The second trial resulted in a verdict against Phillips on the fraud claim,3 and punitive damage awards of $4,000,000 for fraud and $4,000,000 for tortious interference. Robertson II, 930 F.2d at 1343. Phillips appealed again. Id. We rejected various claims of error, but because of the intervening United States Supreme Court decision in Pacific Mutual Life Insurance Co. v. Haslip, 499 U.S. 1, 111 S.Ct. 1032, 113 L.Ed.2d 1 (1991), we remanded with instructions for the district court to consider the propriety of the punitive damage awards under the principles of Haslip and Arkansas law. Robertson II, 930 F.2d at 1347.


On remand, the district court first analyzed the punitive damage awards under the Arkansas court's "shock the conscience" standard. This standard allows punitive damage awards to stand unless the amount shocks the conscience of the court or demonstrates that jurors were motivated by passion or prejudice. O'Neal Ford, Inc. v. Davie, 299 Ark. 45, 770 S.W.2d 656, 659 (1989). The district court studied the historical development of the "shock the conscience" standard and determined that the standard's "long and distinguished history ... bears testimony to its utility and constitutionality." Robertson Oil Co. v. Phillips Petroleum Co., 779 F.Supp. 994, 996 (1991). The court then examined Arkansas cases applying the standard and concluded that the Arkansas Supreme Court had enumerated a number of specific inquiries which gave the standard a definite "shape and texture." Id. The district court concluded that the standard was not too subjective and that the review criteria and procedures ensured a "meaningful and adequate review by the trial court" as required by Haslip, --- U.S. ----, 111 S.Ct. at 1044, and therefore, satisfied due process. 779 F.Supp. at 997. The district court then applied the Arkansas review criteria and allowed the awards to stand. Id. at 997-98.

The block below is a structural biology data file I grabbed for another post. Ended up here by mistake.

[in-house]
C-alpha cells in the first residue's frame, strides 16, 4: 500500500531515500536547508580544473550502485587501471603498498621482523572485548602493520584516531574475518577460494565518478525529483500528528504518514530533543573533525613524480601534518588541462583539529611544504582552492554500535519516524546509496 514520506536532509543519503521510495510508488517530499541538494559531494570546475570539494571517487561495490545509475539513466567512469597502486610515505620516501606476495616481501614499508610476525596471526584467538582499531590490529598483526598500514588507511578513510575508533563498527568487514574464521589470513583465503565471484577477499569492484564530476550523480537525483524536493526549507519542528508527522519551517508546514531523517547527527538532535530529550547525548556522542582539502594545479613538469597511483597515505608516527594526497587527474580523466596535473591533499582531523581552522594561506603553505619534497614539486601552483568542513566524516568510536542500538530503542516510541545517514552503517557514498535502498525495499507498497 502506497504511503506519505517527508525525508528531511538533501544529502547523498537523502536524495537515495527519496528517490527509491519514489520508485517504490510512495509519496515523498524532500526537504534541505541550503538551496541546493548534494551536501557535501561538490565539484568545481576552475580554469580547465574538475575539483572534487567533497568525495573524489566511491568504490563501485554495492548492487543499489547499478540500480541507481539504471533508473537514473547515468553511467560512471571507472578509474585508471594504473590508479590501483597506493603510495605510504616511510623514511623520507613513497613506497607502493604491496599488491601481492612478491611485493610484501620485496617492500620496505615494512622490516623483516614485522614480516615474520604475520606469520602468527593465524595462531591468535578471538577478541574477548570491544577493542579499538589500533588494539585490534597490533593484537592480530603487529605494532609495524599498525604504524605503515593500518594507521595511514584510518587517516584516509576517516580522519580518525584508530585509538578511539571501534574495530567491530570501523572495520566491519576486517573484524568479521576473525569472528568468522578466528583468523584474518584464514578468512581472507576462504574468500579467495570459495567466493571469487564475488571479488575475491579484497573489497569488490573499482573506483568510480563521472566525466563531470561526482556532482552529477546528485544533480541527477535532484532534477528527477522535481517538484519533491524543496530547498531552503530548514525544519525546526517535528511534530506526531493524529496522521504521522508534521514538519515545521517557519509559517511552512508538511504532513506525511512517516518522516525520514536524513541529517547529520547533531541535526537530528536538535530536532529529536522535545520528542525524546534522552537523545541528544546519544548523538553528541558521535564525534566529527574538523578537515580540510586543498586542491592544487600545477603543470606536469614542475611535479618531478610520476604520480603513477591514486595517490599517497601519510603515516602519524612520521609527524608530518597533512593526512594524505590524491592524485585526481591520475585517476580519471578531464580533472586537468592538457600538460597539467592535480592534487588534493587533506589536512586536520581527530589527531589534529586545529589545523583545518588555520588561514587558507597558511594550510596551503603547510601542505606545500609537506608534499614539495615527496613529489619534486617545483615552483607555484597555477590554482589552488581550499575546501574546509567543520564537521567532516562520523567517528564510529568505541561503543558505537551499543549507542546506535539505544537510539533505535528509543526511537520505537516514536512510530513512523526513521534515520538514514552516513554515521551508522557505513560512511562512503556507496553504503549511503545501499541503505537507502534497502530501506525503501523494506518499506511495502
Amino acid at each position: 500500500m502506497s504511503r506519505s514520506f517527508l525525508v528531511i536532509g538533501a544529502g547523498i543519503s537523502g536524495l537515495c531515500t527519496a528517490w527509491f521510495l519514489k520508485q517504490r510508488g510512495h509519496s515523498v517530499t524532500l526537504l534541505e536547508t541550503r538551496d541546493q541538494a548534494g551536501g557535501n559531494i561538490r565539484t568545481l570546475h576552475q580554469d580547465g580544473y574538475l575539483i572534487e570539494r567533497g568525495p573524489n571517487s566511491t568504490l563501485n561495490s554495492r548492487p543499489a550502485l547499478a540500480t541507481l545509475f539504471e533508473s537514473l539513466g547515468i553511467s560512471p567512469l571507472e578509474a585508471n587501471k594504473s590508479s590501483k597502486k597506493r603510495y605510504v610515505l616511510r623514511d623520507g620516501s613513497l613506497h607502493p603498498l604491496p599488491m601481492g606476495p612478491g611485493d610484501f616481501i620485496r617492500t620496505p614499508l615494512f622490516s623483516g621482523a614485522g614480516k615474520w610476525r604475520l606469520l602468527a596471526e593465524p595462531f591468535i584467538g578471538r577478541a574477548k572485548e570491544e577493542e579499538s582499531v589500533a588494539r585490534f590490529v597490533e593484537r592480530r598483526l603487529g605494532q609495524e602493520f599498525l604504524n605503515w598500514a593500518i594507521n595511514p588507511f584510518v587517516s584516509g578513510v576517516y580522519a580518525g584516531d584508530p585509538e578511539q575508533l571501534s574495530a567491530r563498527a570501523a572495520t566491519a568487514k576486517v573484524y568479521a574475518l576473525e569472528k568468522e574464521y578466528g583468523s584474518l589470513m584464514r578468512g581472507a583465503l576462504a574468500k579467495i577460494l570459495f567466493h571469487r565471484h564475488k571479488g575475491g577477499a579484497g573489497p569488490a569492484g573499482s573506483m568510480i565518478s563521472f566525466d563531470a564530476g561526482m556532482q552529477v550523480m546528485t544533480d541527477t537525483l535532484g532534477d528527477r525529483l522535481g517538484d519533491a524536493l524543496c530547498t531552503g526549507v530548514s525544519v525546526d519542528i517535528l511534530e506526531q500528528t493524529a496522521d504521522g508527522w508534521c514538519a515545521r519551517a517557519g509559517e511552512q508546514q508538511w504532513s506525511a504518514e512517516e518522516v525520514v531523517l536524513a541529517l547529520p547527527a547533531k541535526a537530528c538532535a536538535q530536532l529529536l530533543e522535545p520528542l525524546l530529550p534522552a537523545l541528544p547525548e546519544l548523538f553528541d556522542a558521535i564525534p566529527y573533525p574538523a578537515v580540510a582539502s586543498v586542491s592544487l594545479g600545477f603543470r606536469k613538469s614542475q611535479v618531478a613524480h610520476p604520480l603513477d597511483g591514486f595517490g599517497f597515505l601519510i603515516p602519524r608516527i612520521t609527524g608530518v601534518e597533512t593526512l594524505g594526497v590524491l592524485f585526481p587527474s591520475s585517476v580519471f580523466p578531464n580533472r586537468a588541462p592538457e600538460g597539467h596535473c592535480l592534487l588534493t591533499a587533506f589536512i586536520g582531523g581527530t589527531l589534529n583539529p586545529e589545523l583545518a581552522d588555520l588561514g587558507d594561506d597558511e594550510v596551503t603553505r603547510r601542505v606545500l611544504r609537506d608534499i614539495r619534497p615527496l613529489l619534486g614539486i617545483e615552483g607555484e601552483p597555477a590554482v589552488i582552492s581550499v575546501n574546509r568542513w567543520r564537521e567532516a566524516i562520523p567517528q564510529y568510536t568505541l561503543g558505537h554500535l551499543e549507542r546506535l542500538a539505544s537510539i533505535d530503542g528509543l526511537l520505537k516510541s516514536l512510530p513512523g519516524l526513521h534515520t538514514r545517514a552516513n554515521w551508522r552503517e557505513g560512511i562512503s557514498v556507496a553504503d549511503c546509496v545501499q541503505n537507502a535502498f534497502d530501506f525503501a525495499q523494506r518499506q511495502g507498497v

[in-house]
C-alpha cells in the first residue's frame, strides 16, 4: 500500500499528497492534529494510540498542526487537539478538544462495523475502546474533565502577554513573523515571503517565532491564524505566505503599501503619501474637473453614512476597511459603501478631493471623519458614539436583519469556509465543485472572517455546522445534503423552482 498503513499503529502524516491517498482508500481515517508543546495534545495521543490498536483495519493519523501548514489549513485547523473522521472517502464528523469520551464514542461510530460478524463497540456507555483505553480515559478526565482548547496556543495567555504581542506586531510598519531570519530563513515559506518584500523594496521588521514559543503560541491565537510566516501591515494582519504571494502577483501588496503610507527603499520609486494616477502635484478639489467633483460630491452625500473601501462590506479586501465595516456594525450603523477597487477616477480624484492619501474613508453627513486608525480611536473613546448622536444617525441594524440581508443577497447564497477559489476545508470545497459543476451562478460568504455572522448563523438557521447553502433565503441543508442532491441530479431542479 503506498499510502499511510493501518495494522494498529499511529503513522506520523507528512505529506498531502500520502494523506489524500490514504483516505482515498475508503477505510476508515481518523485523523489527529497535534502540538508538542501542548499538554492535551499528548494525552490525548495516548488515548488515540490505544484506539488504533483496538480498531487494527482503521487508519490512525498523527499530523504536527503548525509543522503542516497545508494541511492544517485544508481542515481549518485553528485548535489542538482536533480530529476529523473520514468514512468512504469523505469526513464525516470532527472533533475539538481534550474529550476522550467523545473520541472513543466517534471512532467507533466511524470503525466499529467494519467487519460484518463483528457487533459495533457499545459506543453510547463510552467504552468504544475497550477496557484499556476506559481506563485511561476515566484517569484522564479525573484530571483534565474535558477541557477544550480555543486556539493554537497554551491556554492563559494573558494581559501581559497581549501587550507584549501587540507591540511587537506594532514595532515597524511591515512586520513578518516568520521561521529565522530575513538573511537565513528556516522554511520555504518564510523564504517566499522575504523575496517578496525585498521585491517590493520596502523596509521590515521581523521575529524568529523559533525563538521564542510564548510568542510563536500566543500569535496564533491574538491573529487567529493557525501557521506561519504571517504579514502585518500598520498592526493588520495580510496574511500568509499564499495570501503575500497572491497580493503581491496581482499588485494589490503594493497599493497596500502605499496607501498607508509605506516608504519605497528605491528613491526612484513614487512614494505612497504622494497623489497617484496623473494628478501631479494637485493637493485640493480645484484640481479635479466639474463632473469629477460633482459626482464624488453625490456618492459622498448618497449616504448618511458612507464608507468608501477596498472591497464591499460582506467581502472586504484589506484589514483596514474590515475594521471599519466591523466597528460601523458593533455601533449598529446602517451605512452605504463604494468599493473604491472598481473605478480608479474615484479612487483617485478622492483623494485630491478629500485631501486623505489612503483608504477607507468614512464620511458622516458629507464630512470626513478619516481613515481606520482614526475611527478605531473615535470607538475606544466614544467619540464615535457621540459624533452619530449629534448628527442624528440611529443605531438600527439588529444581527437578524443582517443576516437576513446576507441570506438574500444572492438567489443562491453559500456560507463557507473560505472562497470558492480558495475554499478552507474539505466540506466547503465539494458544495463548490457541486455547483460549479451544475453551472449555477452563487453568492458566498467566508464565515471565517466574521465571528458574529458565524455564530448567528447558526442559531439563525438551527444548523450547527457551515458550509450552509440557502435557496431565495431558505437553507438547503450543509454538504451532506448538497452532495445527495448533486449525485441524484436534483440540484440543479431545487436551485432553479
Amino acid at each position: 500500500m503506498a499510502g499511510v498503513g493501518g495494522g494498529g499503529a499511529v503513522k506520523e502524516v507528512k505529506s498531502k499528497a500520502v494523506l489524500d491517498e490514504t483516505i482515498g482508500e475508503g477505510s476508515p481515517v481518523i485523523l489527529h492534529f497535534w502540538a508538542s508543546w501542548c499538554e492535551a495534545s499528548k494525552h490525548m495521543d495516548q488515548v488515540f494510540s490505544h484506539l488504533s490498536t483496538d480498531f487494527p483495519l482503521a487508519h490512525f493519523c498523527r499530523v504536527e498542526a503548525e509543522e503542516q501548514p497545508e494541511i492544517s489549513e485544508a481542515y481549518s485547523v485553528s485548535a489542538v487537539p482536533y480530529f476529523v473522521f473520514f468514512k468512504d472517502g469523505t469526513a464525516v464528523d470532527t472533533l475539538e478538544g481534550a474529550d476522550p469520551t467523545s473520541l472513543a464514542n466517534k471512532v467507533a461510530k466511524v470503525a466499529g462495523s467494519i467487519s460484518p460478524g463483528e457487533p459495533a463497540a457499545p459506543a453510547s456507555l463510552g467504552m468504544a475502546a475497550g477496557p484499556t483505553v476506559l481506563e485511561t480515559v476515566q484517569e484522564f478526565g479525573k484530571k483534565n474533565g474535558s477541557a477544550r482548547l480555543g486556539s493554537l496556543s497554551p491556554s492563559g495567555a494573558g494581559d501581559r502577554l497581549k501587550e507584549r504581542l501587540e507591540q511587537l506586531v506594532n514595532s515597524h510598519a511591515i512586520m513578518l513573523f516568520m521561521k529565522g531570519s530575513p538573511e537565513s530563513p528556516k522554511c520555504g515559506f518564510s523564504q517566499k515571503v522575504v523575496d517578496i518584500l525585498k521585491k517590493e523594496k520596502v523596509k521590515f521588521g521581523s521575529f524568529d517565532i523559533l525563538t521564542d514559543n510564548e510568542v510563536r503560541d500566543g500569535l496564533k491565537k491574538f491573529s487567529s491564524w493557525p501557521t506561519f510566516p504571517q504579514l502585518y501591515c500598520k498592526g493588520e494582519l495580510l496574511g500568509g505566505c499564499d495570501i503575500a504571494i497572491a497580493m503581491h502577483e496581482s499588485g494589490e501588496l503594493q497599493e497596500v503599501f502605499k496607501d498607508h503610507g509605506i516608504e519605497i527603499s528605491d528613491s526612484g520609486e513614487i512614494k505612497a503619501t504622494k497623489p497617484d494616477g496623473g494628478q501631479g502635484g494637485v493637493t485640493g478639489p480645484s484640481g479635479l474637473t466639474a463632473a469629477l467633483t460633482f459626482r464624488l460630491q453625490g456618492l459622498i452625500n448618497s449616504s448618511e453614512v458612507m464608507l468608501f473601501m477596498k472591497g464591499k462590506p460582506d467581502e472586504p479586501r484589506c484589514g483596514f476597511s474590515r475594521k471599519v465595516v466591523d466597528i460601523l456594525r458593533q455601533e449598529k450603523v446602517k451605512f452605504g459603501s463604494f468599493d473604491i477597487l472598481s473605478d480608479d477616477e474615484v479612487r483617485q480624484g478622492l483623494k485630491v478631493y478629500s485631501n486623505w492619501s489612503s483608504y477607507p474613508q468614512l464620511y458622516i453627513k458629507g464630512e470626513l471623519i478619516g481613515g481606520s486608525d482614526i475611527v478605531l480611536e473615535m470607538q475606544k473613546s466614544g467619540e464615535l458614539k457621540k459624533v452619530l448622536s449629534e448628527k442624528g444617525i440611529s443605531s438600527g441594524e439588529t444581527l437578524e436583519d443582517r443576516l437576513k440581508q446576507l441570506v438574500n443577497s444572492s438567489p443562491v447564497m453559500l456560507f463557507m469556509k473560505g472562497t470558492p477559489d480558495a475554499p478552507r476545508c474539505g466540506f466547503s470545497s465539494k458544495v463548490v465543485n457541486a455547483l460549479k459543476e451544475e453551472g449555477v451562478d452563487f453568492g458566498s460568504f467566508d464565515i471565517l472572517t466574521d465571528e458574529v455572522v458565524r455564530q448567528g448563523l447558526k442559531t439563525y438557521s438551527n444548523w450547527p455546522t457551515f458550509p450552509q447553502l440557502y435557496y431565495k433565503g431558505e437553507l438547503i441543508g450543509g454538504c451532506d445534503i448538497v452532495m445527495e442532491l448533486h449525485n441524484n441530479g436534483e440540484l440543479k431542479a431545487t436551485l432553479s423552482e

Phillips advances a multi-faceted argument that the Arkansas "shock the conscience" standard of review does not adequately constrain the discretion of juries to impose punitive damages so as to satisfy due process. Expanding this general argument, Phillips asserts that "standardless" and virtually unlimited jury discretion to punish and highly deferential judicial review of punitive damage verdicts render the Arkansas system constitutionally defective under Haslip. Phillips argues that application of the Arkansas standard of malice has been inconsistent and unpredictable, and that there is no fixed standard for the measurement of punitive damages or legislatively defined range. Phillips further argues that there is no reasonable relationship between the compensatory and punitive damage awards. Phillips then launches into a more specific attack on the "shock the conscience" standard, and asserts that federal courts applying Arkansas law have taken a broad brush approach to this standard. Phillips also argues that the Supreme Court approved the punitive damage system in Haslip because Alabama limited jury discretion and had a two layered post-verdict review procedure for evaluating the propriety of punitive damages. Finally, Phillips argues that the district court's application of the Arkansas "shock the conscience" standard was constitutionally flawed.